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Feb 03, 2020

PM Orbán: Positions on EU budget are far apart

The prime minister said European economic policy had been “ruined” in Brussels in recent years, the results of which will soon become apparent.

Following a "Friends of Cohesion" group meeting in Beja, Portugal, Prime Minister Viktor Orbán has highlighted how the positions on the European Union's next seven-year budget are still far apart.

“We’re at the start of the debate, and the positions are still far apart,” PM Orbán told MTI.

The prime minister said European economic policy had been “ruined” in Brussels in recent years, the results of which will soon become apparent. He predicted that growth in the eurozone would stall this year and cautioned that bad economic policy could have an impact outside of the eurozone, such as in central Europe, too.

PM Orbán said that, unlike Hungary, most member states didn’t cut taxes and didn’t support competition, but introduced protectionist measures that did economic damage. He added that Europe’s competitiveness has “declined on a global scale, and that comes with a price”.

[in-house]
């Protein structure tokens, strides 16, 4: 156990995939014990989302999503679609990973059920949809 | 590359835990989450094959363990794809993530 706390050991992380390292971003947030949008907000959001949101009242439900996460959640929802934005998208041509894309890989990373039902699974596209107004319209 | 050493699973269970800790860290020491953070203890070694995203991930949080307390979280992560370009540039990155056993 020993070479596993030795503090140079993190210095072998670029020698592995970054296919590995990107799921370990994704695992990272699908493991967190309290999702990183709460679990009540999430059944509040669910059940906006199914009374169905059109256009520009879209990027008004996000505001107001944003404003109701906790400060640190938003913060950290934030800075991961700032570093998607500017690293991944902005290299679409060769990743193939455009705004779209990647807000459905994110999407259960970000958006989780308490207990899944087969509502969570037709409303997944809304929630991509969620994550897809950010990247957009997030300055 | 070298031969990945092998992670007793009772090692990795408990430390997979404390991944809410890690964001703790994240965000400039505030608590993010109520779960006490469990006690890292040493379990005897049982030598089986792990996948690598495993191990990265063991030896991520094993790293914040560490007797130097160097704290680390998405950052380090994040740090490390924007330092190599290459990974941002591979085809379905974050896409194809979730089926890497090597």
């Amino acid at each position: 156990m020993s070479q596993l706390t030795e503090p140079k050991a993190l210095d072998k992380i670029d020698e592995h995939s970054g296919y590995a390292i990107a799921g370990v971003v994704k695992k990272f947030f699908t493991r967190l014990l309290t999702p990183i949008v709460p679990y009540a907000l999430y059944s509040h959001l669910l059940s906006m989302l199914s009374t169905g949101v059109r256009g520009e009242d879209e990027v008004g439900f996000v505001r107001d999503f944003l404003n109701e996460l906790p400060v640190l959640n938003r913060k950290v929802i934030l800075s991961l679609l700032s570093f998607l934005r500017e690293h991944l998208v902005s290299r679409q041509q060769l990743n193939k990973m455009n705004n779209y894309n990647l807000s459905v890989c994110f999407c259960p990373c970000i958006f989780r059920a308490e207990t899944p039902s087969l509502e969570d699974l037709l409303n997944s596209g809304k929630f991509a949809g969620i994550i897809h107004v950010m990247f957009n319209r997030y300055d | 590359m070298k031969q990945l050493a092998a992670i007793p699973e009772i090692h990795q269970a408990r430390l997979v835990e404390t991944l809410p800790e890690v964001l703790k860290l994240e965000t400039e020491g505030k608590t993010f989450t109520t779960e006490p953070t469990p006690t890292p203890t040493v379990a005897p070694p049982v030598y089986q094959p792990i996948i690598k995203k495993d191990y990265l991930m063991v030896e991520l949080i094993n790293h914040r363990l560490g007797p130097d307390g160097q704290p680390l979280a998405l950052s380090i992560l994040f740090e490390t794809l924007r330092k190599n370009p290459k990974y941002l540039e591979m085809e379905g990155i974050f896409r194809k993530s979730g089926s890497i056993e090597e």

The prime minister said member states must agree that regaining competitiveness is of primary importance, and that requires a budget that ensures member states the greatest possible degree of flexibility.

Prime Minister Viktor Orbán has highlighted how the positions on the European Union's next seven-year budget are still far apart after a meeting of the heads of government of the "Friends of Cohesion" group in Beja, Portugal.

“We’re at the start of the debate, and the positions are still far apart,” PM Orbán told MTI.

The prime minister said European economic policy had been “ruined” in Brussels in recent years, the results of which will soon become apparent. He predicted that growth in the eurozone would stall this year and cautioned that bad economic policy could have an impact outside of the eurozone, such as in central Europe, too.

PM Orbán said that, unlike Hungary, most member states didn’t cut taxes and didn’t support competition, but introduced protectionist measures that did economic damage. He added that Europe’s competitiveness has “declined on a global scale, and that comes with a price”.

The prime minister said member states must agree that regaining competitiveness is of primary importance, and that requires a budget that ensures member states the greatest possible degree of flexibility.

Photo credit: Politico